They say that a woman is a Goddess, a homemaker and the inner wheel of every family, but the irony is that she is still unsafe, she feels insecure and changed to the societal norms. On one hand, India at the moment is at the cusp of a major transformation, and on the other hand the National Capital Territory of India is termed as the ‘Rape Capital’. The cases of rape, molestation are only rising each year. The Nirbhaya Case being the rarest of the rare cases of it’s time, reflects upon the direction in which we are moving in, which brings us to the truth, that we live in a culture that normalises rape, violence and harassment against women, and that we see violence and misogyny as an expression or part of ‘tradition’ or ‘culture’ with our everyday use of sexist language and glorification of sexual violence. With each passing day women, the reported cases of eve-teasing, sexual harassment, dowry death, domestic violence are only rising. Then there are a number of cases which do not even get reported because of the shame and the izzat quotient attached to rape.
According to National Crime Record Bureau in every 15 minutes, there is one case of rape registered, where the offender is either a friend or a member of the victim’s family. Intrafamilial rape is usually neglected by the members of the family itself and often by the parents too. One of the biggest misconceptions around rape is the “other-ing” of both the criminal and the victim- that a “certain” type of man rapes and a certain type of woman gets raped (often under “certain” circumstances). The overwhelming complicity of perpetrators in familial positions of power, or those who are known to victims, is grossly understated. This can be directly linked to poverty, illiteracy and substance abuse.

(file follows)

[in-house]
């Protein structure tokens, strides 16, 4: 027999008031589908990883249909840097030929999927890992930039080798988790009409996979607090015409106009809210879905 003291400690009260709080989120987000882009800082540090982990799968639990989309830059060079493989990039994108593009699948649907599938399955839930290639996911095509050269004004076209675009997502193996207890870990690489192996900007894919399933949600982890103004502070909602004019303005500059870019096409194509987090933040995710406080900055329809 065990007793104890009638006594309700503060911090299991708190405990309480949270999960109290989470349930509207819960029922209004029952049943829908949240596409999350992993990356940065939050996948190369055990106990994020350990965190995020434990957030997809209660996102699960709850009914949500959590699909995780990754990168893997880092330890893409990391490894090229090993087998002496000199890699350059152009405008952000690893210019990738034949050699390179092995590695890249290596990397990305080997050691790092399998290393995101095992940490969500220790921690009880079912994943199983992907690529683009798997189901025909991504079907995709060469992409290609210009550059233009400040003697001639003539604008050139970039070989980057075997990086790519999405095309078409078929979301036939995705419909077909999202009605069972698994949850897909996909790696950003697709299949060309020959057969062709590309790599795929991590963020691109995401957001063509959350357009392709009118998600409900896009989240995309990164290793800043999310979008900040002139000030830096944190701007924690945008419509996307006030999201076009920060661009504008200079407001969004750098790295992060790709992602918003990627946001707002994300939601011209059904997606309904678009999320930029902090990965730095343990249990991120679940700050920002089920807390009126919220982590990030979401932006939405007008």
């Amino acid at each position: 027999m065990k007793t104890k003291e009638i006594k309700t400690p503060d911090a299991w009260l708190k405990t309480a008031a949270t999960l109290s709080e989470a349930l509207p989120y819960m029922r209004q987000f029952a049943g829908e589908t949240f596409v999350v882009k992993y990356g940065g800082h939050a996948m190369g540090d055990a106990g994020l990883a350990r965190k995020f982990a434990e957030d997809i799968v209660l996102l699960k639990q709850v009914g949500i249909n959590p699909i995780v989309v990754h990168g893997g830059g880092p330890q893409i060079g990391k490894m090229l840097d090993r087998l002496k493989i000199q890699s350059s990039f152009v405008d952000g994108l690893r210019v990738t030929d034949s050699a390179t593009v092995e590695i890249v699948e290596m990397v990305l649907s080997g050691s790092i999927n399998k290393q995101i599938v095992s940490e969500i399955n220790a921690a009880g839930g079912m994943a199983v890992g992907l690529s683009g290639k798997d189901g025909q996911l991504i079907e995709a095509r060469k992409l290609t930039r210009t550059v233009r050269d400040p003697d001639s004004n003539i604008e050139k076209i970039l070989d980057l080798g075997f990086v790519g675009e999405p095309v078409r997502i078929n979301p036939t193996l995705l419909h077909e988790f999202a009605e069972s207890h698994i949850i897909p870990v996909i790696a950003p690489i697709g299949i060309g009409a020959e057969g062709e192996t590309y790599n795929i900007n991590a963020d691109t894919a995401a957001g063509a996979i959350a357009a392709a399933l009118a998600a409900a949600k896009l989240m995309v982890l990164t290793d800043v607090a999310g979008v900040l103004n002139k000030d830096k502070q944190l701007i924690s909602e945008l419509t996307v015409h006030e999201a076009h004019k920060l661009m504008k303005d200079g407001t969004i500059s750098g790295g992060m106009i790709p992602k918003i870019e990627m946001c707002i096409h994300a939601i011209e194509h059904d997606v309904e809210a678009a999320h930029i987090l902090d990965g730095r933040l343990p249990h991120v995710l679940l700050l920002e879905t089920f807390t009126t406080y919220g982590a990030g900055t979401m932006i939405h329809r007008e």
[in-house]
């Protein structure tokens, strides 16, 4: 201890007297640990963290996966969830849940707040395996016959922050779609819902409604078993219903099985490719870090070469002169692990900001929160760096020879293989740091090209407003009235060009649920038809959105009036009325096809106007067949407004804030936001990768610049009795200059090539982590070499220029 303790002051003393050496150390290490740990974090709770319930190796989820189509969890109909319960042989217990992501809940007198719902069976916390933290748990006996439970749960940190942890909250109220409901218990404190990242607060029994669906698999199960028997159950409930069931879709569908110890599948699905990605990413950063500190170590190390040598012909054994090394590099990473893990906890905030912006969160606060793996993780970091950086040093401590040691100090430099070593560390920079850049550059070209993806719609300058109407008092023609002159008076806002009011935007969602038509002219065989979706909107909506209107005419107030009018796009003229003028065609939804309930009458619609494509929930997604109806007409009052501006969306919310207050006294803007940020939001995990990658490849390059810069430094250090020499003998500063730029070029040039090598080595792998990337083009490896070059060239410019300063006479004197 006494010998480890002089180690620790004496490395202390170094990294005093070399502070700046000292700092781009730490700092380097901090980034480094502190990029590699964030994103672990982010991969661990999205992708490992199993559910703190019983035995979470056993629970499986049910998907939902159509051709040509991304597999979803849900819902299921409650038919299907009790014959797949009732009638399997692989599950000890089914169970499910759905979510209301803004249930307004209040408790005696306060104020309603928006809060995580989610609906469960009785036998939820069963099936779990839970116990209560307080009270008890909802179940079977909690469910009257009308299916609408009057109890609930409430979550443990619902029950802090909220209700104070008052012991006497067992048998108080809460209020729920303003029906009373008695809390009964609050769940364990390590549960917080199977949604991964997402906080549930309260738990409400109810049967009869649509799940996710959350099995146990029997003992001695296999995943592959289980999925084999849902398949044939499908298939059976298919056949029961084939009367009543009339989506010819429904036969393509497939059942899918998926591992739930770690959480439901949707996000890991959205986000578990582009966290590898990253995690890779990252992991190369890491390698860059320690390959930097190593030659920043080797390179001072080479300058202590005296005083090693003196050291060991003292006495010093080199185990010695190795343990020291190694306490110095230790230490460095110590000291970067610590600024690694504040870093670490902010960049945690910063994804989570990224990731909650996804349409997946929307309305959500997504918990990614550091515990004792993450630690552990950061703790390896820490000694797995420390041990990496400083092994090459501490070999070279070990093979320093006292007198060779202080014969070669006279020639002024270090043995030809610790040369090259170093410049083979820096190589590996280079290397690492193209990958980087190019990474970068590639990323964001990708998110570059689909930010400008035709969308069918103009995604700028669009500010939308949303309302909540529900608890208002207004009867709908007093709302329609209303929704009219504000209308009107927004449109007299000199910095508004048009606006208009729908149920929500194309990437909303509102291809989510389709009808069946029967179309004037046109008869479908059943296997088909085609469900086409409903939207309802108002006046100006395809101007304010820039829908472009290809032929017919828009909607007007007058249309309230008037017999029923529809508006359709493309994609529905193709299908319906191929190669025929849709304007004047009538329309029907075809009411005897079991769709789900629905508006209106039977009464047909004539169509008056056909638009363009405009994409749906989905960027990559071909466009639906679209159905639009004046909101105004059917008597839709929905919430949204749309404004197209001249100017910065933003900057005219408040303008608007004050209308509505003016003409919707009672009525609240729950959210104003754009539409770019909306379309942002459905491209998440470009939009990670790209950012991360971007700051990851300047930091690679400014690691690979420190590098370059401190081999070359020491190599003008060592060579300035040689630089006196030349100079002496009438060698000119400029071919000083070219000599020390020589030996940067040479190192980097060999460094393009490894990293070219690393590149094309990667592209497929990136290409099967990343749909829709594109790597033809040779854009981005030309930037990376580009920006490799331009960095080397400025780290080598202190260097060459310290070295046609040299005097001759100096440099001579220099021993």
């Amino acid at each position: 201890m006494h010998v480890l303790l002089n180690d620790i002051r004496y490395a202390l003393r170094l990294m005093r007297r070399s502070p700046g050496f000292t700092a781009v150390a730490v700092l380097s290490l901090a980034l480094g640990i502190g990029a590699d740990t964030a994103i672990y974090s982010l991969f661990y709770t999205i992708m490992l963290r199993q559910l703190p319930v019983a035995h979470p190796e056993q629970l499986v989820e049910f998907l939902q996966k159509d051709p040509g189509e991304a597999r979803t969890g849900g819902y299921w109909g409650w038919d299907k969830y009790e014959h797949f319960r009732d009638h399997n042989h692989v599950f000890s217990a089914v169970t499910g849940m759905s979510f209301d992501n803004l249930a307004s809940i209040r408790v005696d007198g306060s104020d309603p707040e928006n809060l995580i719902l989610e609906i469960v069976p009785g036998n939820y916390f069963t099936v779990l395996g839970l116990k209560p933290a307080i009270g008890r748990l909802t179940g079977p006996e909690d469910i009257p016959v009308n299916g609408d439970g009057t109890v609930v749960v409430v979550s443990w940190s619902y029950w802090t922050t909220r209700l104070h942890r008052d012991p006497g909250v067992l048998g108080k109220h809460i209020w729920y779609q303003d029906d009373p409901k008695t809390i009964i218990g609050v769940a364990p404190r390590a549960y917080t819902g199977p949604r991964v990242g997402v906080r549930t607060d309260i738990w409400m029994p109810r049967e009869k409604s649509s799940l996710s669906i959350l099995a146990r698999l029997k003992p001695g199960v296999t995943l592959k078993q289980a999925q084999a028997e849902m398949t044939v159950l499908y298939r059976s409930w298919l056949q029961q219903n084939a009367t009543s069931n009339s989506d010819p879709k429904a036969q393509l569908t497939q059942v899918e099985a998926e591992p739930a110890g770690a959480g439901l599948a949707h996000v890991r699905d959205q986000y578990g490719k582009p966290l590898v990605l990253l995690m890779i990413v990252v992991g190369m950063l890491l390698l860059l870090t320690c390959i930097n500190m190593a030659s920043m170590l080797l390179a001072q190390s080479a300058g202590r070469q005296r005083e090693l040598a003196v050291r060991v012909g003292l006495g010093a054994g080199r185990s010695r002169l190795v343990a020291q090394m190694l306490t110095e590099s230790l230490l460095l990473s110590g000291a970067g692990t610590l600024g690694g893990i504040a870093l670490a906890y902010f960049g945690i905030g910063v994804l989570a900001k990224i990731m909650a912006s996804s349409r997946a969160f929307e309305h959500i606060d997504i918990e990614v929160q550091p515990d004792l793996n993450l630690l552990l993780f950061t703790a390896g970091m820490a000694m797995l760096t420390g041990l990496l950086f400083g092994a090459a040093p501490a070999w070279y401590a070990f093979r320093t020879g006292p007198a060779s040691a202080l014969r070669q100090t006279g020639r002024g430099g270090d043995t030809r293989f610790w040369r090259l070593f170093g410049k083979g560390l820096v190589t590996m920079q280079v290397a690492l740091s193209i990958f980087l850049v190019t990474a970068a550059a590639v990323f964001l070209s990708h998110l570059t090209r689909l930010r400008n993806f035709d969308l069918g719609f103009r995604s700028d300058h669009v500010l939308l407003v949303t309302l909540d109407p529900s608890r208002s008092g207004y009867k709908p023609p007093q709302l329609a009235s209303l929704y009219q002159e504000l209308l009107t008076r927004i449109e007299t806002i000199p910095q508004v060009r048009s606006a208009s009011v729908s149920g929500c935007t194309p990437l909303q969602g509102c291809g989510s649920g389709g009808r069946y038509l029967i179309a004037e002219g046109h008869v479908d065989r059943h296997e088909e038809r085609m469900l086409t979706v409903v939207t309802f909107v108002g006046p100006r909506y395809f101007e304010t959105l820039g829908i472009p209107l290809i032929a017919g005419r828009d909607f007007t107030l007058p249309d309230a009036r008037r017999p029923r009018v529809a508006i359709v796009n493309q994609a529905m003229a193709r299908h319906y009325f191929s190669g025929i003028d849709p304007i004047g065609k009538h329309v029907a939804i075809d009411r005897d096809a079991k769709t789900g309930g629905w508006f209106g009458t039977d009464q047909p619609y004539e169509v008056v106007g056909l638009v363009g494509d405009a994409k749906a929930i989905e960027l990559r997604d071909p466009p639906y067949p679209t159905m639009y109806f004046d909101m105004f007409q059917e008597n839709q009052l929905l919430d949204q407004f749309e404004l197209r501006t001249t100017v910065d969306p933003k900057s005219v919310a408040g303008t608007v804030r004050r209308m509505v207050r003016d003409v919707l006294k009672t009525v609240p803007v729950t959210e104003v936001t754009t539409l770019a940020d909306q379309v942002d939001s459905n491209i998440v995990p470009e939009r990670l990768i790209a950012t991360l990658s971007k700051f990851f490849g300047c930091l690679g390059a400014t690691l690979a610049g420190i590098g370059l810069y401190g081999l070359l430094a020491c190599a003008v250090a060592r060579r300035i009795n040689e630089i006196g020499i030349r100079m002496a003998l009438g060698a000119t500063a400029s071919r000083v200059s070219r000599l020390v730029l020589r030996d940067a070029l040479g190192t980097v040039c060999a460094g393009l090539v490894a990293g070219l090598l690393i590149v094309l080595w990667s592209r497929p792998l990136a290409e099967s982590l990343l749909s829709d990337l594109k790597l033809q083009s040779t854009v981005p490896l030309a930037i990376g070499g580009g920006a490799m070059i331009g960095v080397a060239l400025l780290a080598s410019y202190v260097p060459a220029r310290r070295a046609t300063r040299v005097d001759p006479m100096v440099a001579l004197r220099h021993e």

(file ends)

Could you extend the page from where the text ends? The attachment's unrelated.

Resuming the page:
Every year, a number of campaigns and programmes are organized throughout the world to create awareness among people about the crimes that are taking place against women and also to encourage Gender Equality. These sensitization initiatives should be encouraged more and more as they can bring definite changes in the society. It is certainly important to ask certain questions in this regard, i.e. what type of people are involved in it? What is their background? Which age group they largely fall into? and Whether they are literate or illiterate?
Current initiatives like Beti Bachao, Beti Padhao (Save Girl Child, Educate Girl Child) is a great tool for social change and a bright future. But the question which still remains is what about the daughters who were born 25 years ago in underprivileged families and who are not educated due to ignorance and poverty. They could never go to school due to questions like LADKI PADHKE KYA KAREGI, ISKI TO SHADI KARNI HAI, (why do they need education, after all, she has to get married). In today’s time these girls are living in the worst conditions and living everyday with exploitation and domestic violence by their own family members. The rate at which girls are trafficked every day, into flesh trade and sadly, it’s her parents who sell her off as have too many mouths to feed.
It is evident that the people living in slums of Delhi struggle every day for their basic sustenance which makes it difficult for them to marry off their daughters. Consequently, the unmarried girl of marriageable age becomes the victim of certain anti-social elements. In such an environment even when a girl or the family raises their voice, they will not be heard due to the izzat of the family is attached to the daughters of the family and usually, a counter argument is raised by the offenders, why can they not marry the girl if they want to protect her?